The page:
Appeals Court Overturns Part of Sheldon Silver’s Corruption Conviction
A federal appeals court this week overturned part of Sheldon Silver’s conviction on public corruption charges, but he is still likely to go to prison.
The former Lower East Side assemblyman was sentenced in 2018 to seven years in prison for taking $4 million in illicit payments. Now the U.S. Court of Appeals for the Second Circuit has thrown out Silver’s conviction on charges that he traded political favors for legal referrals from a cancer researcher. The court, however, let stand his conviction on other charges related to a real estate scheme.
In the ruling, the judges explained that federal prosecutors failed to prove their case as specifically as the law requires: “Without a requirement that an official must promise to influence a particular question or matter… any official who accepts a thing of value and then later acts to the benefit of the donor, in any manner, could be vulnerable to criminal prosecution.”
The ruling from the appeals court means that Silver will need to be re-sentenced in U.S. District Court. He was first convicted in 2015, but appealed and won the right to a new trial. Silver also appealed after a second Manhattan jury found him guilty on corruption charges a couple of years ago. He has not served a day in prison so far.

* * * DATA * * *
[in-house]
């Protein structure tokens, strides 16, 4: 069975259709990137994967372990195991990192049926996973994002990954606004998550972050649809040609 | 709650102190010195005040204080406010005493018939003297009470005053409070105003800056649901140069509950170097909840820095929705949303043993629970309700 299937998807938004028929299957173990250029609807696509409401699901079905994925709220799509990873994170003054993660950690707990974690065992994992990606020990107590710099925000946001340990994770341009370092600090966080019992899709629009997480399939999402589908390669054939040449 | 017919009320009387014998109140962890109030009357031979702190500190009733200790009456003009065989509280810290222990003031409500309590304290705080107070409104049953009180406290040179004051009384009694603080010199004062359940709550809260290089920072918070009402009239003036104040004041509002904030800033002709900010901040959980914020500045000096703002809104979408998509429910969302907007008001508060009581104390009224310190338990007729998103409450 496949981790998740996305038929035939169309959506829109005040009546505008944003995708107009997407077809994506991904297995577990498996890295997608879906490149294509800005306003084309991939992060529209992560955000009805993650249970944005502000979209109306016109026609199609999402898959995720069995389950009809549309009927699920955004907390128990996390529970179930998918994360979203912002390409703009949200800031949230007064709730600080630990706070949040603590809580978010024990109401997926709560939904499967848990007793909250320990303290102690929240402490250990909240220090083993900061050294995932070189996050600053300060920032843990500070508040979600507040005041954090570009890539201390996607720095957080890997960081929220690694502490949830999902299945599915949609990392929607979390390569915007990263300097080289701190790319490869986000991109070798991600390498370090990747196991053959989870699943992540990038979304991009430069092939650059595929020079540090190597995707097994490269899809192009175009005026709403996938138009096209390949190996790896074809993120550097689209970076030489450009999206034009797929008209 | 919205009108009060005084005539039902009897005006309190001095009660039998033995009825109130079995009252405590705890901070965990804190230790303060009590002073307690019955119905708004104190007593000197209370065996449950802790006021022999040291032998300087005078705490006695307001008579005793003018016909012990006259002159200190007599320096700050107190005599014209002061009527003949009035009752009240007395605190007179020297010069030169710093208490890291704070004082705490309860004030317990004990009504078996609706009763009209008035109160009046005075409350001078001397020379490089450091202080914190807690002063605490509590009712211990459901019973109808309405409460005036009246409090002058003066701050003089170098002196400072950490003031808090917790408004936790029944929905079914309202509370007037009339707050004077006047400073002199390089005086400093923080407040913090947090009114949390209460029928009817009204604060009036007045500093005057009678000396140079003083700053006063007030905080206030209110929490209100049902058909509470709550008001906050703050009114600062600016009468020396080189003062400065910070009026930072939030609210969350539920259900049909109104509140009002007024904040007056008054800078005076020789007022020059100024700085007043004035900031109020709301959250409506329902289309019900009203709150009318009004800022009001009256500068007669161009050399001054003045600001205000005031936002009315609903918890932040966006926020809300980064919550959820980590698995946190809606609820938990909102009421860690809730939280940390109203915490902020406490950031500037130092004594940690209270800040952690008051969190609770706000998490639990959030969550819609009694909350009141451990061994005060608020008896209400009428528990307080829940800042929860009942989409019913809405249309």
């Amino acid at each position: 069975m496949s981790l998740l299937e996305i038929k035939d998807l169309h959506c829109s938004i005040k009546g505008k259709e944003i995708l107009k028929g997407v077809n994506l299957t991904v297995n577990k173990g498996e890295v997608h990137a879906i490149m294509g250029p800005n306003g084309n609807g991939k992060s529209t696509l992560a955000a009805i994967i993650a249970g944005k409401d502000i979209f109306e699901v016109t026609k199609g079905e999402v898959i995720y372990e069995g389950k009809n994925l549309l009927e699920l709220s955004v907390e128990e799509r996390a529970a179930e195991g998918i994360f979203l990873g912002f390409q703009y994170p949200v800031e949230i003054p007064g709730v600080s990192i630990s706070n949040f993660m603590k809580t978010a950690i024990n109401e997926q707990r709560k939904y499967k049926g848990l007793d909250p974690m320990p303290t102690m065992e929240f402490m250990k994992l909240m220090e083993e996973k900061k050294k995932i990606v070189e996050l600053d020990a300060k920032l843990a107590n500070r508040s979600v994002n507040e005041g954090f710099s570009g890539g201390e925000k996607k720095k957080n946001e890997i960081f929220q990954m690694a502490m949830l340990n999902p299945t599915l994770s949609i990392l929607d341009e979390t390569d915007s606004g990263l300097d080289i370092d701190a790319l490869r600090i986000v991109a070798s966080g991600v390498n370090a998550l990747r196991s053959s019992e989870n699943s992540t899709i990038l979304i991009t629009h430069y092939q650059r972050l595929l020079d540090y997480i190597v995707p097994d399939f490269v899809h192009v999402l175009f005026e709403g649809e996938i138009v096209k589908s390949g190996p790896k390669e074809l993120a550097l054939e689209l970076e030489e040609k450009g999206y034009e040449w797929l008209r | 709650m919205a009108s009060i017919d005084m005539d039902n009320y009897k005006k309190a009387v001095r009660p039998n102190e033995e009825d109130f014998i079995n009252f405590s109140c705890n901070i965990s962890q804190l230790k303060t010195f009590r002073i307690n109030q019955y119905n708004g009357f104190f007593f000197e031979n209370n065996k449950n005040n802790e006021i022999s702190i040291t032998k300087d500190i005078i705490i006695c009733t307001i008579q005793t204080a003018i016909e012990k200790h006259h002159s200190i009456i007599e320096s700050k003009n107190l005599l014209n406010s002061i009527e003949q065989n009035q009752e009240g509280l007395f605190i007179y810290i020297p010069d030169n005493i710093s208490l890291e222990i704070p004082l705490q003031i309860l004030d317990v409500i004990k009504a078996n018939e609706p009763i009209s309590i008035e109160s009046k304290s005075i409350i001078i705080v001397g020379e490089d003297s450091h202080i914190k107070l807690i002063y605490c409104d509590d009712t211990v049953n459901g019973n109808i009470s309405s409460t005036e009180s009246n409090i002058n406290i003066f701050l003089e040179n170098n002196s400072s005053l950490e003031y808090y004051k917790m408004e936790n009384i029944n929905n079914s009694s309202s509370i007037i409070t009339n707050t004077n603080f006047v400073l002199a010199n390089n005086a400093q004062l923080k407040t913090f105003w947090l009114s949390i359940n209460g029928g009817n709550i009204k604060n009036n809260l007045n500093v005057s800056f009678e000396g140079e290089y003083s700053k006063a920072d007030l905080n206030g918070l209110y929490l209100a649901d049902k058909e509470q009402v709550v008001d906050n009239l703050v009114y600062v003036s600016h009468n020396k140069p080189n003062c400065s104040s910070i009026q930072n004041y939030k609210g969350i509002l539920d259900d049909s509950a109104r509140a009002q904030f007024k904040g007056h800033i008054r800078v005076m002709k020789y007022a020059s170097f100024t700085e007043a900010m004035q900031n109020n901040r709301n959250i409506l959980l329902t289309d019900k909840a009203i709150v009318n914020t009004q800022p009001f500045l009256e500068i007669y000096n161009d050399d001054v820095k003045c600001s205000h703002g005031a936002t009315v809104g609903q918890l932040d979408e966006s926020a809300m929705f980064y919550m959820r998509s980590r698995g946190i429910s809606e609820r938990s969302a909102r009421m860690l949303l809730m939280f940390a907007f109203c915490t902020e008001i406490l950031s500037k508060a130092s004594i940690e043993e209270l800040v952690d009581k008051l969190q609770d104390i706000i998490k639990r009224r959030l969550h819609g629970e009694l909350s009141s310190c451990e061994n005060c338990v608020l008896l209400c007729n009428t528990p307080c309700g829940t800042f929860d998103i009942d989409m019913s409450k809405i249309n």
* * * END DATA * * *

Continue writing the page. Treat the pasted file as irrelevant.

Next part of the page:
According to prosecutors, Silver convinced the real estate firms, Glenwood Management and the Witkoff Group, to refer cases to Goldberg & Iryami, a law firm that handles real estate tax matters. Silver received referral fees. The feds said Silver then pushed through legislation beneficial to the real estate developers. The appeals court stated, there is “overwhelming evidence that Silver knowingly accepted referrals in exchange.”
The judges found that Silver had also chosen to abuse his power for personal gain in his dealings with the cancer researcher, Dr. Robert Taub. Silver pocketed legal fees after Taub referred patients to Silver’s law firm. Taub received state grants to fund his research. But some of the instances cited by prosecutors were too old to be legally relevant, according to the appeals court judges, and others were too insignificant to be considered a quid pro quo.